Tuesday, October 30, 2007

CARS will have to make way for pedestrians along a stretch of Orchard Road as part of a $40 million makeover of Singapore’s premier shopping belt.

CARS will have to make way for pedestrians along a stretch of Orchard Road as part of a $40 million makeover of Singapore’s premier shopping belt.

Work on the changes will start in February and be complete in April 2009.

By then, the extreme-right vehicle lane will become part of a wider pedestrian mall in the 270m stretch from the front of the new Ion Orchard and Wisma Atria.

Another 150m stretch in front of the Meritus Mandarin will also be given a wider walkway, but the Land Transport Authority has not decided whether this will also involve closing down one lane of the road or just a narrowing of the existing five lanes.

Besides the widening of the walkways, the makeover will also introduce new plants, ambient lighting, new paving for walkways and new street furniture.

Spaces such as the one created in front of Wisma Atria by the closing down of one vehicle lane will give pedestrians places to rest and catch performances.

More than seven million tourists visit the shopping belt annually, making it by far Singapore’s most popular attraction.

The overhaul was announced as early as 2004 to prevent Singapore’s premier retail street from losing its shine.

Plans included the sale of vacant sites for new malls, sprucing up the pedestrian experience and wooing more exciting retail concepts to set up shop there.

Sites like Orchard Turn and Somerset Turn, since sold, are being developed.

And yesterday, Singapore Tourism Board revealed details of how a walk down the shopping street will be made more pleasant.

STB’s assistant chief executive for leisure Margaret Teo said that lighting fixtures will be installed to illuminate Orchard Road’s lush greenery.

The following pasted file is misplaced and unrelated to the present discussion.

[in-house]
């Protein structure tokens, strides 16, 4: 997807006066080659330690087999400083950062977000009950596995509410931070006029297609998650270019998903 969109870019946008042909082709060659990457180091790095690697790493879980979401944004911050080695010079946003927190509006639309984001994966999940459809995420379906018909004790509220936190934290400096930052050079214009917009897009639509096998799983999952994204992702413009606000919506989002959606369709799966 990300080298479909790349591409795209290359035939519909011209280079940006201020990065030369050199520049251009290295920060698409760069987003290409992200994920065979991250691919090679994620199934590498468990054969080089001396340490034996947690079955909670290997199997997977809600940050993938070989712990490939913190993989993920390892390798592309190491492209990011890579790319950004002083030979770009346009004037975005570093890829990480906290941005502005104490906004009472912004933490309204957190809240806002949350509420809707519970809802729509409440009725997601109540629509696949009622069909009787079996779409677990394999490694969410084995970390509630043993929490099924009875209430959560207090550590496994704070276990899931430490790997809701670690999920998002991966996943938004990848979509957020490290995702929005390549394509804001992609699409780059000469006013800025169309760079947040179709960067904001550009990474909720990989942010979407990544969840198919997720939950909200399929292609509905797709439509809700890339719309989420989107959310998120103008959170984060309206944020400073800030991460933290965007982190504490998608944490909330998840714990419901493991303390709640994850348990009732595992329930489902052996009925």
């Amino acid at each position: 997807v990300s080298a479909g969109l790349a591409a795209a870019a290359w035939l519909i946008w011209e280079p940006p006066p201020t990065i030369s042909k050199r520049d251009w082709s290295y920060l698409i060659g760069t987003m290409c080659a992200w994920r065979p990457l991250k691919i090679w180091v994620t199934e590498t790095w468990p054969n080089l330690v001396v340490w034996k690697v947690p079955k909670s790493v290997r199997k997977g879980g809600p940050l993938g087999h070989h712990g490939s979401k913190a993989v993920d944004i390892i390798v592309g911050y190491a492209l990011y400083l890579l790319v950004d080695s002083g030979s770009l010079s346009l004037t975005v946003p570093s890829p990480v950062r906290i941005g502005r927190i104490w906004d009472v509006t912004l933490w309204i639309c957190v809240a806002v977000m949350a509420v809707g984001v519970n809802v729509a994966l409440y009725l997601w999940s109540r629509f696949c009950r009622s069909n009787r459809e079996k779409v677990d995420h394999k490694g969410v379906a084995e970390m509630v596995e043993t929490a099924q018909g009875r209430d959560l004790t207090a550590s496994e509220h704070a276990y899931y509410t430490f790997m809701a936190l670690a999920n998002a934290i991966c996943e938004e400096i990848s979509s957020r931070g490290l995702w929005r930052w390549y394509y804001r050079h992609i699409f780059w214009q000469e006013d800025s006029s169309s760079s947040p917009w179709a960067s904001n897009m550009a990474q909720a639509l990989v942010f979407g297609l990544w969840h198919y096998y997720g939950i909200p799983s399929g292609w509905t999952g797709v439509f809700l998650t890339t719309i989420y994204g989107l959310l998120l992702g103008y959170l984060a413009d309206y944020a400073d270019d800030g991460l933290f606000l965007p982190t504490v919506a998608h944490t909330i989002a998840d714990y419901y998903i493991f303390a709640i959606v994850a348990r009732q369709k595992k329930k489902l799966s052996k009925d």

Three distinct zones, characterised by flower, forest and fruit themes, will also be created from Tanglin Mall down to Le Meridien, to add variety.

Retailers along the strip hailed the news of the makeover.

Hilton Singapore’s director of sales and marketing Ailynn Seah, referring to the excitement whipped up over Marina Bay with the coming of the integrated resort and the Formula One race, said: ‘A lot of attention has been put there of late. But these changes will put Orchard Road back on the map.’

Paragon’s deputy general manager of marketing Patrina Tan added that although this is a ‘good starting point’, ‘eventually, good service levels at the shops are what will set us apart’.

When asked how the loss of one vehicle lane would affect traffic flow down the busy road, the Land Transport Authority’s director of community partnership Chandrasekar Palanisamy said it would not affect traffic adversely, since the right-most lane is now not used much anyway.

Knight Frank’s director of retail Danny Yeo said that if one lane of traffic could be shut down, features like a tram or cable car to transport people from one end of the strip to the other could also be incorporated. Better signs are also needed, he said.

‘Tourists now think of Orchard Road as just Orchard MRT station. But that is not it. There is Somerset MRT too, an area which will become very powerful once the new developments there open.’

Source : Straits Times - 30 Oct 2007

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